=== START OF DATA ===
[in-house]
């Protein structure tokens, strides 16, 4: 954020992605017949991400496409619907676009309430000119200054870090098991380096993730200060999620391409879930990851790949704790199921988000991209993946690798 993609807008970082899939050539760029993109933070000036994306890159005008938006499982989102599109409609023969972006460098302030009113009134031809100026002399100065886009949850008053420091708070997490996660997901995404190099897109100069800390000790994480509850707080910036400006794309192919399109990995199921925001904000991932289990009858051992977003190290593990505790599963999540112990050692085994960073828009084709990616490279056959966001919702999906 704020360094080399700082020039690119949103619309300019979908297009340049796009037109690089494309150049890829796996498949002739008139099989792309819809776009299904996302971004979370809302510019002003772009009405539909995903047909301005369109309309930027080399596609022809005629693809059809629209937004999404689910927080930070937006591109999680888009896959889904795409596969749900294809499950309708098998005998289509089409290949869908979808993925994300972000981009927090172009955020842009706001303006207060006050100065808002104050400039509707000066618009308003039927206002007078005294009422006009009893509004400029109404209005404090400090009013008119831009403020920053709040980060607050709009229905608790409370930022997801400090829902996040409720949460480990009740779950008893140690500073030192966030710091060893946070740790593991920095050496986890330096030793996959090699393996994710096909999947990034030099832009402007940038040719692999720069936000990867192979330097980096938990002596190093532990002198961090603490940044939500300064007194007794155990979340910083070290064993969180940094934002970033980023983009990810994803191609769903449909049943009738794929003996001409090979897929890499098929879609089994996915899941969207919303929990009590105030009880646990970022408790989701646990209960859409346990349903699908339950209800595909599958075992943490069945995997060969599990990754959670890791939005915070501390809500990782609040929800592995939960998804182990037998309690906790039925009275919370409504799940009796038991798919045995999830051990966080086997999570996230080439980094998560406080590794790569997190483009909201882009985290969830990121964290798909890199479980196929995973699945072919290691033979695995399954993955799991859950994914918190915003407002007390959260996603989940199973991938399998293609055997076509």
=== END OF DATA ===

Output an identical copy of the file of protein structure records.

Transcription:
[in-house]
């Protein structure tokens, strides 16, 4: 954020992605017949991400496409619907676009309430000119200054870090098991380096993730200060999620391409879930990851790949704790199921988000991209993946690798 993609807008970082899939050539760029993109933070000036994306890159005008938006499982989102599109409609023969972006460098302030009113009134031809100026002399100065886009949850008053420091708070997490996660997901995404190099897109100069800390000790994480509850707080910036400006794309192919399109990995199921925001904000991932289990009858051992977003190290593990505790599963999540112990050692085994960073828009084709990616490279056959966001919702999906 704020360094080399700082020039690119949103619309300019979908297009340049796009037109690089494309150049890829796996498949002739008139099989792309819809776009299904996302971004979370809302510019002003772009009405539909995903047909301005369109309309930027080399596609022809005629693809059809629209937004999404689910927080930070937006591109999680888009896959889904795409596969749900294809499950309708098998005998289509089409290949869908979808993925994300972000981009927090172009955020842009706001303006207060006050100065808002104050400039509707000066618009308003039927206002007078005294009422006009009893509004400029109404209005404090400090009013008119831009403020920053709040980060607050709009229905608790409370930022997801400090829902996040409720949460480990009740779950008893140690500073030192966030710091060893946070740790593991920095050496986890330096030793996959090699393996994710096909999947990034030099832009402007940038040719692999720069936000990867192979330097980096938990002596190093532990002198961090603490940044939500300064007194007794155990979340910083070290064993969180940094934002970033980023983009990810994803191609769903449909049943009738794929003996001409090979897929890499098929879609089994996915899941969207919303929990009590105030009880646990970022408790989701646990209960859409346990349903699908339950209800595909599958075992943490069945995997060969599990990754959670890791939005915070501390809500990782609040929800592995939960998804182990037998309690906790039925009275919370409504799940009796038991798919045995999830051990966080086997999570996230080439980094998560406080590794790569997190483009909201882009985290969830990121964290798909890199479980196929995973699945072919290691033979695995399954993955799991859950994914918190915003407002007390959260996603989940199973991938399998293609055997076509």